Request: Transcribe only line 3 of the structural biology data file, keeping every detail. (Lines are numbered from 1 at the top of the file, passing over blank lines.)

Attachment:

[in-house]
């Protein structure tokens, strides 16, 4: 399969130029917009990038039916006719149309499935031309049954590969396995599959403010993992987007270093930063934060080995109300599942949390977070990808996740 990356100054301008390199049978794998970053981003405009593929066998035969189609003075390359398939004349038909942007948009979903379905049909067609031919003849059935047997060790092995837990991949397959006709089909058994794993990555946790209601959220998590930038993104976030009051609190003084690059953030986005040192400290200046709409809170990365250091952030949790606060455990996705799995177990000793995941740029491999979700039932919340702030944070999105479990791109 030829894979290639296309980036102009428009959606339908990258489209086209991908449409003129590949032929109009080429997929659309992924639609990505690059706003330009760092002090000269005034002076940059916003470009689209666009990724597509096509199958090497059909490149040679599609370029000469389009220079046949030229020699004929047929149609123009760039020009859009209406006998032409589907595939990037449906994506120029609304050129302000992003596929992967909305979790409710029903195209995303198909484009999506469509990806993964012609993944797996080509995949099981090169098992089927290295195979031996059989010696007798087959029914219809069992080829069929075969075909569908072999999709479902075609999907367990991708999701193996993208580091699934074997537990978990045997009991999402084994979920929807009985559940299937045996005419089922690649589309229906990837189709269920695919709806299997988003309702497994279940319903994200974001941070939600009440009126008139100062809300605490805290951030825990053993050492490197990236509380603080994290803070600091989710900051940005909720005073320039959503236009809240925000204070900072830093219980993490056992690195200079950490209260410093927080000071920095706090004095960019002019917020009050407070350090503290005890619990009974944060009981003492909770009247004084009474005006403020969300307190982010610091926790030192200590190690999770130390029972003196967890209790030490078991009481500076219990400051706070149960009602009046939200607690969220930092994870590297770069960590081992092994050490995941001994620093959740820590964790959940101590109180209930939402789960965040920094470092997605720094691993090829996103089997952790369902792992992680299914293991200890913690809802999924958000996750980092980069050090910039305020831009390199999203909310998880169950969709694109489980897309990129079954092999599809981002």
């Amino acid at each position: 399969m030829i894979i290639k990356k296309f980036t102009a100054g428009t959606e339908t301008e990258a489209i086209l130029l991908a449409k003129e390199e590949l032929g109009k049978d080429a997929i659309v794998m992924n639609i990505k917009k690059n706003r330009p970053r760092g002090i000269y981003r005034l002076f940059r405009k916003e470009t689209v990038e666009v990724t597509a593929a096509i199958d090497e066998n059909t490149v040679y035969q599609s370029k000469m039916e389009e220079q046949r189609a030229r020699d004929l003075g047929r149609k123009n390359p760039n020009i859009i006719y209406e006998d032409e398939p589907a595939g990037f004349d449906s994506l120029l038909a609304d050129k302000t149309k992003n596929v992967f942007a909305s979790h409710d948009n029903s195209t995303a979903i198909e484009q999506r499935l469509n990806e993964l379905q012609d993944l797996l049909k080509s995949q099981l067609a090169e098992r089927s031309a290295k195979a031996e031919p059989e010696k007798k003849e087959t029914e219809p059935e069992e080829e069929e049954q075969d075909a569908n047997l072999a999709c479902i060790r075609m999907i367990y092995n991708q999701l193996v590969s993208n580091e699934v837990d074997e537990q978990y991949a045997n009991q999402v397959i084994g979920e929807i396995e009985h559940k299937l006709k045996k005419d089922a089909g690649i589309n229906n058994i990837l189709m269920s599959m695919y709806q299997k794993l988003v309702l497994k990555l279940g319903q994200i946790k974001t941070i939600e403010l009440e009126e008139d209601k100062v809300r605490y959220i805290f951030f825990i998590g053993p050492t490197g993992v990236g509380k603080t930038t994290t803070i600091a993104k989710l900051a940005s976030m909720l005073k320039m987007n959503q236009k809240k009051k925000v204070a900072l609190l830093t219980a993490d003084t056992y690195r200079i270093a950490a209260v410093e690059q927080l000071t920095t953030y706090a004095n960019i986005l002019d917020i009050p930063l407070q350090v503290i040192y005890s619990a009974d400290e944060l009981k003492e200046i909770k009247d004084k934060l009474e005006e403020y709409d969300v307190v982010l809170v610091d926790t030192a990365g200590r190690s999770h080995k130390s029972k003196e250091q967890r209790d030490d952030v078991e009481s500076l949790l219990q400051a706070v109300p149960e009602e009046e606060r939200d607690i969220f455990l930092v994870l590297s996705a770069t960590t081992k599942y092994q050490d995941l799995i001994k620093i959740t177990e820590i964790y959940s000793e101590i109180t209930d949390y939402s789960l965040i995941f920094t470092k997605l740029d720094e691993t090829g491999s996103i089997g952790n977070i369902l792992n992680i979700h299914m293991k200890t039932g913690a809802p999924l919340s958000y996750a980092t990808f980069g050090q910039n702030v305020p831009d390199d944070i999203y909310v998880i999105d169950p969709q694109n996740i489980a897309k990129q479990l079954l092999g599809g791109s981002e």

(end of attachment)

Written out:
């Amino acid at each position: 399969m030829i894979i290639k990356k296309f980036t102009a100054g428009t959606e339908t301008e990258a489209i086209l130029l991908a449409k003129e390199e590949l032929g109009k049978d080429a997929i659309v794998m992924n639609i990505k917009k690059n706003r330009p970053r760092g002090i000269y981003r005034l002076f940059r405009k916003e470009t689209v990038e666009v990724t597509a593929a096509i199958d090497e066998n059909t490149v040679y035969q599609s370029k000469m039916e389009e220079q046949r189609a030229r020699d004929l003075g047929r149609k123009n390359p760039n020009i859009i006719y209406e006998d032409e398939p589907a595939g990037f004349d449906s994506l120029l038909a609304d050129k302000t149309k992003n596929v992967f942007a909305s979790h409710d948009n029903s195209t995303a979903i198909e484009q999506r499935l469509n990806e993964l379905q012609d993944l797996l049909k080509s995949q099981l067609a090169e098992r089927s031309a290295k195979a031996e031919p059989e010696k007798k003849e087959t029914e219809p059935e069992e080829e069929e049954q075969d075909a569908n047997l072999a999709c479902i060790r075609m999907i367990y092995n991708q999701l193996v590969s993208n580091e699934v837990d074997e537990q978990y991949a045997n009991q999402v397959i084994g979920e929807i396995e009985h559940k299937l006709k045996k005419d089922a089909g690649i589309n229906n058994i990837l189709m269920s599959m695919y709806q299997k794993l988003v309702l497994k990555l279940g319903q994200i946790k974001t941070i939600e403010l009440e009126e008139d209601k100062v809300r605490y959220i805290f951030f825990i998590g053993p050492t490197g993992v990236g509380k603080t930038t994290t803070i600091a993104k989710l900051a940005s976030m909720l005073k320039m987007n959503q236009k809240k009051k925000v204070a900072l609190l830093t219980a993490d003084t056992y690195r200079i270093a950490a209260v410093e690059q927080l000071t920095t953030y706090a004095n960019i986005l002019d917020i009050p930063l407070q350090v503290i040192y005890s619990a009974d400290e944060l009981k003492e200046i909770k009247d004084k934060l009474e005006e403020y709409d969300v307190v982010l809170v610091d926790t030192a990365g200590r190690s999770h080995k130390s029972k003196e250091q967890r209790d030490d952030v078991e009481s500076l949790l219990q400051a706070v109300p149960e009602e009046e606060r939200d607690i969220f455990l930092v994870l590297s996705a770069t960590t081992k599942y092994q050490d995941l799995i001994k620093i959740t177990e820590i964790y959940s000793e101590i109180t209930d949390y939402s789960l965040i995941f920094t470092k997605l740029d720094e691993t090829g491999s996103i089997g952790n977070i369902l792992n992680i979700h299914m293991k200890t039932g913690a809802p999924l919340s958000y996750a980092t990808f980069g050090q910039n702030v305020p831009d390199d944070i999203y909310v998880i999105d169950p969709q694109n996740i489980a897309k990129q479990l079954l092999g599809g791109s981002e």